“Washington, Paris… are you there?”

At the stroke of ten the editor of the New York Times checks the audio connection to the major bureaus from a crowded meeting room at the paper’s headquarter on 8th Avenue in New York.

Immediately after the connection is established, the editor draws attention to the online front pages of the digital products projected on the wall, to discuss what should lead on the website and apps. This is how the editorial meetings usually starts, explains Editor-in-chief Dean Baquet. 

“We now try to make it the meeting, where we focus as much as possible on what the website should look like through the day,” Baquet says.

“The New York Times has changed tremendously over the last decade; when digital was an afterthought, now it’s increasingly the dominant way we think of our coverage and it’s the dominant way that people read us.”

Editorial meeting at the New York Times.

The change in priorities has also created new job titles. A couple of month ago the paper assigned a senior editor exclusively to get people to read the New York Times through social media and make sure that that they are not passively waiting for people to go to the homepage to read their content. 

“It is a broad cultural change in the newsroom. Traditionally the newsroom didn’t get involved in reaching readers, we did great journalism and left that for someone else,” the Deputy International Editor, Michael Slackman adds.

“What we all recognize now is because of the explosion of social media and search engines, people find journalism in different ways. So we a now very deeply engaged in making sure that it gets out there.”

The Arab Spring changed the game

As technology changed and sparked new expectations among the readers, from being willing to wait for the print edition in the mailbox in the mornings to expecting the news right away, the newsroom has to change accordingly, says the Assistant Managing Editor of news and foreign editor for eight years at the New York Times Susan Chira. 

“The turning point was 2011 in the Arab Spring. We had every editor on the foreign desk taking a different country and updating it live in order to provide the best reporting. So when Mubarak fell we didn’t just want to write that he fell, we wanted a New York Times story both with the history and the context as well as the news story,” Chira says.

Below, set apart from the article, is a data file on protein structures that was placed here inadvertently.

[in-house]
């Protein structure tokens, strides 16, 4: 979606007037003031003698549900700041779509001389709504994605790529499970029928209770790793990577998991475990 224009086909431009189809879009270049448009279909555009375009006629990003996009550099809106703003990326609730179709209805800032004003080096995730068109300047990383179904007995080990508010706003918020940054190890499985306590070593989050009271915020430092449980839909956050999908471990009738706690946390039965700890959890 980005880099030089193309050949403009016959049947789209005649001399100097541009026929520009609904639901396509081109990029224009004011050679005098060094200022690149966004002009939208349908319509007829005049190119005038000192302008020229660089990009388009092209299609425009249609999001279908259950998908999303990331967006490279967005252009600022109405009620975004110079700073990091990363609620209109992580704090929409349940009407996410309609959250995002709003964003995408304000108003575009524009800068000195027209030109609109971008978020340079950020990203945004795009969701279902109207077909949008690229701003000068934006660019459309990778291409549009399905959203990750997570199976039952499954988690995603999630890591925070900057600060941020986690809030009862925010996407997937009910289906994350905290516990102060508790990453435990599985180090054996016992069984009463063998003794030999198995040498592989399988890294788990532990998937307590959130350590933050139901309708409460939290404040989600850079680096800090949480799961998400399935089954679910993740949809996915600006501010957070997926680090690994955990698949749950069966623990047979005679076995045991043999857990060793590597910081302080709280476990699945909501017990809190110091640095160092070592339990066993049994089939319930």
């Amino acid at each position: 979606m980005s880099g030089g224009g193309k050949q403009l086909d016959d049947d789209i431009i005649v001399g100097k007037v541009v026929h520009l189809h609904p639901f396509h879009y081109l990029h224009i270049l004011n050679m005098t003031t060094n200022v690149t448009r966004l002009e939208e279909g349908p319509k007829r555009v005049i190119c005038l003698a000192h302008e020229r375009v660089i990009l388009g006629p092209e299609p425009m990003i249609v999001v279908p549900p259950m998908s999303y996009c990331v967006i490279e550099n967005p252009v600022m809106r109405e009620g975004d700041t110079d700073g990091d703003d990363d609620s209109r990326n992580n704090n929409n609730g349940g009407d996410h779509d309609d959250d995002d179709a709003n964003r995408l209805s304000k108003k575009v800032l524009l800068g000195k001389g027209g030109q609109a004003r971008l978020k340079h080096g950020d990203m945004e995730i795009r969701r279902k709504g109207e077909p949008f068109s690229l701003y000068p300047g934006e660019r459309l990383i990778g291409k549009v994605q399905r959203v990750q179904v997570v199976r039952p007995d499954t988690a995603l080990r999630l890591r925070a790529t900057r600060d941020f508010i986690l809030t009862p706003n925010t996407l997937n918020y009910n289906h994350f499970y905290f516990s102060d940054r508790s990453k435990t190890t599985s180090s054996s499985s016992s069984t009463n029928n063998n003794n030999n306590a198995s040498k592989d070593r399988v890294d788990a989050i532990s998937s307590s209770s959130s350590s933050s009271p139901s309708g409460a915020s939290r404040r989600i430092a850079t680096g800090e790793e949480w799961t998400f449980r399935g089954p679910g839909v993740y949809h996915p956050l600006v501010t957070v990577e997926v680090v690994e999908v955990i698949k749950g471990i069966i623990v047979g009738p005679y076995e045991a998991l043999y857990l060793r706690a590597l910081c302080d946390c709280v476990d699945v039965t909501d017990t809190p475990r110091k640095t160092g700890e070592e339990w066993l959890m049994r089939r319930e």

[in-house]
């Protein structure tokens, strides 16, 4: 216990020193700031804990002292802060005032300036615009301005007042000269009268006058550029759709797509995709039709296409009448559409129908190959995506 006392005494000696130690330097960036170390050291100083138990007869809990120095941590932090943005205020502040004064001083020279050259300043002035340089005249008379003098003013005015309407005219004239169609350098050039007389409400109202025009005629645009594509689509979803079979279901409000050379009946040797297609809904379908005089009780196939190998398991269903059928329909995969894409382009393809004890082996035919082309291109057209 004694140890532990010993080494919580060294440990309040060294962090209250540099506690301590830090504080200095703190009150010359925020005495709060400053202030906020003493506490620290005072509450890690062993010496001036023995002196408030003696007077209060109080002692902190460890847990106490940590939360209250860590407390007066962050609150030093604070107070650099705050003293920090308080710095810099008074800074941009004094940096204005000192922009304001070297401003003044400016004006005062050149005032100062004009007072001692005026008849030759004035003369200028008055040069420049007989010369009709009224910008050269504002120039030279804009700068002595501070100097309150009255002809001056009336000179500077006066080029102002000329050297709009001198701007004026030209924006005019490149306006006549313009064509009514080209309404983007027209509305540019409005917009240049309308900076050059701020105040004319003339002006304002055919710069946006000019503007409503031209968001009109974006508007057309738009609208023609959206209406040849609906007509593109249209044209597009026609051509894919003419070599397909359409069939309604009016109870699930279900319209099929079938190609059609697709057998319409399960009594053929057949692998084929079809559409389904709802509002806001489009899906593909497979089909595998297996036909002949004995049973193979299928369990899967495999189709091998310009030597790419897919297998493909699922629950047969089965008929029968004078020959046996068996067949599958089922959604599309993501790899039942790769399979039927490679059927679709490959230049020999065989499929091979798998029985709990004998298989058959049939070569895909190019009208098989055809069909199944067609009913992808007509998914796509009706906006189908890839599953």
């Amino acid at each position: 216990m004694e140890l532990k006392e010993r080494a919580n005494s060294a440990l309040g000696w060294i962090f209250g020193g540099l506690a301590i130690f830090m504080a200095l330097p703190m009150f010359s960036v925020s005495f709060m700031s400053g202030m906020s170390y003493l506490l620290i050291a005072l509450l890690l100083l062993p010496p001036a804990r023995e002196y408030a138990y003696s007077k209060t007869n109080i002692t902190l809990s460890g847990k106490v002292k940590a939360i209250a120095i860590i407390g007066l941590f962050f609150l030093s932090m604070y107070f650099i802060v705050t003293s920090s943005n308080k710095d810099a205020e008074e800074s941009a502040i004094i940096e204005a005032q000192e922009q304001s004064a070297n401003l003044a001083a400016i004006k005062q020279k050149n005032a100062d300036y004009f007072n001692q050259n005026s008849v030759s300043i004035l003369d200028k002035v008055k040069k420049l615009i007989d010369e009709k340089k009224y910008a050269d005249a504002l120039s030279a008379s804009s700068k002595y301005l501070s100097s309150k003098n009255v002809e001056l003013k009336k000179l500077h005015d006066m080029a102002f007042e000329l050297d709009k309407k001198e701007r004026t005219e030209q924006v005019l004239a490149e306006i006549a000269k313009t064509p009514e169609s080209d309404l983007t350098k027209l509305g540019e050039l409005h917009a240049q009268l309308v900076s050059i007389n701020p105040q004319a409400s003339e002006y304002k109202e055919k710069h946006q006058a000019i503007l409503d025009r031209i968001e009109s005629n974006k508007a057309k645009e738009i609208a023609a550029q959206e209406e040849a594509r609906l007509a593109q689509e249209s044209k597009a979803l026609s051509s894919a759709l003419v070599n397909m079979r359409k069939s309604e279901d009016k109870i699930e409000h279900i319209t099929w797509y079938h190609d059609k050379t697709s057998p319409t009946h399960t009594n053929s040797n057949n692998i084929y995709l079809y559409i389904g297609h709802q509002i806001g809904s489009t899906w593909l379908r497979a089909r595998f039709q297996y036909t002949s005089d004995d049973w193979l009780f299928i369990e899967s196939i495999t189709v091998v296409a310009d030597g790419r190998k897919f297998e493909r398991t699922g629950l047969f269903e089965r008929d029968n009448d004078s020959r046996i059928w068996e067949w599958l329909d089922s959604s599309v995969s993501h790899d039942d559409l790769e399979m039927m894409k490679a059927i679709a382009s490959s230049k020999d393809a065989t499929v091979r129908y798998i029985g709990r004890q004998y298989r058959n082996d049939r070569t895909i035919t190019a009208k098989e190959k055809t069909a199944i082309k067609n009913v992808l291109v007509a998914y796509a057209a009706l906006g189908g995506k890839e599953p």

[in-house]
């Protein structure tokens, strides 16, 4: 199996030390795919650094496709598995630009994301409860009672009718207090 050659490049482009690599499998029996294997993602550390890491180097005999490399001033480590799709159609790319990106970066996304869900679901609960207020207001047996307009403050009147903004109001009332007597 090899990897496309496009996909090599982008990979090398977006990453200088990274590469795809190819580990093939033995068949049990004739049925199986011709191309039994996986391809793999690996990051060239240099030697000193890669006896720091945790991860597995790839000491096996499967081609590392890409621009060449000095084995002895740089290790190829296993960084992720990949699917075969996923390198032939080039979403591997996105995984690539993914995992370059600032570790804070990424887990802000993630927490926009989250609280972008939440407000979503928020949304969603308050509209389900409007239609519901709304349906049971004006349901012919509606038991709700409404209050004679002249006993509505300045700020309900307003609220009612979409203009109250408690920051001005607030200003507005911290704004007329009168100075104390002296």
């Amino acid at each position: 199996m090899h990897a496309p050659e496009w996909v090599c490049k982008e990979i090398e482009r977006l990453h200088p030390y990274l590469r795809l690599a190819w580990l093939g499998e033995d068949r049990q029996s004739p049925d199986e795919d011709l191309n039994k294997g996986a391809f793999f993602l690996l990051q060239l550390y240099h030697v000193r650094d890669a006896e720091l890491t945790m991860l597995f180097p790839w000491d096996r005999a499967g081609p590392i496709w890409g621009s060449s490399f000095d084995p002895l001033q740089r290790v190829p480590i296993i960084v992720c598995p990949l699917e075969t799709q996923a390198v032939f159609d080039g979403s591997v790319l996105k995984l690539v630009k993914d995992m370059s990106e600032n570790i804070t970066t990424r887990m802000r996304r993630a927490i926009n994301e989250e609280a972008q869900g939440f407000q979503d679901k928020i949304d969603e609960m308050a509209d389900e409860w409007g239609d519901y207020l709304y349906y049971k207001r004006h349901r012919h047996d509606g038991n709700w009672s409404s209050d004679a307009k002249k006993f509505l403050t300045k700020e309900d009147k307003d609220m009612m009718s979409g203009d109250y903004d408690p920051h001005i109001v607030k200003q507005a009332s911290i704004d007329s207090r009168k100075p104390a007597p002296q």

Editor-in-chief Dean Baquet (right side) at the editorial meeting at the New York Times.

“We made sure that it was both deep, complex and in real time, because that was when readers read us. That was a paradigm shift.” 

The New York Times had to significantly reorganize every way they did business and have the correspondents file in real-time. Before that, they believed that it was all right to be slow as long as they stayed smarter. The pressure for speed was simply not there.

But that has changed. The audience want the story here and now. That means that they have a dual commitment to be fast while still staying accurate and engaging.

“We established a 24 hour system of rewrite people, in Paris, Hong Kong and New York, so that the foreign correspondents quickly could debrief a rewrite person and keep doing the deep reporting they needed to do in order to proceed these fine stories that eventually would go in to print. Foreign correspondents became the early adapters,” Chira stated.

Good in ink probably splendid in binary code

According to the Vice President for digital media at the American Spanish language broadcast Univision News and former Nieman fellow at Harvard, Borja Echevarría, media companies can’t wait for a sustainable online business model before moving the newsroom towards adopting online news. If they do so, they most likely will be overtaken by other medias with a more hard-hitting digital strategy. 

“Audiences change before the business models. Always. Just looking at our kids, we know what is going to happen. Kids want the news online and right away. The argument that I have heard in many newsrooms is that the business is in the legacy part [ie. in print or broadcast]”, Echevarria says.

Univisións Newsroom in Miami, Florida.

“But if you wait for the digital business model to be supportable, you have run out of time. Big media companies are slow and to move them takes a lot of time, so you have to start moving before its too late.” 

Coming from a career in print in his home country Spain, Echevarría swapped to digital news in 2002. He became the deputy managing editor of El País, Spain’s largest daily newspaper in 2010, where he was responsible for the digital strategy and played a key role in the newspaper’s successful transformation.

“The way I changed the newsroom in El País was by bringing people from the offline world over to the online world of the paper. Keeping them there for some time and sending them back.”

One of his observations – and this might come as a relief for some – is that he finds it much easier to equip already skilled and experienced reporters with the necessary digital skills and mindset, than making an accomplished journalist out of tech-savvy employees who don’t possess core journalistic skills.

The upshot is the following: if you are a damn fine reporter in the old world of ink, radio waves or P2 cards, you most likely will succeed in the binary world of zeroes and ones.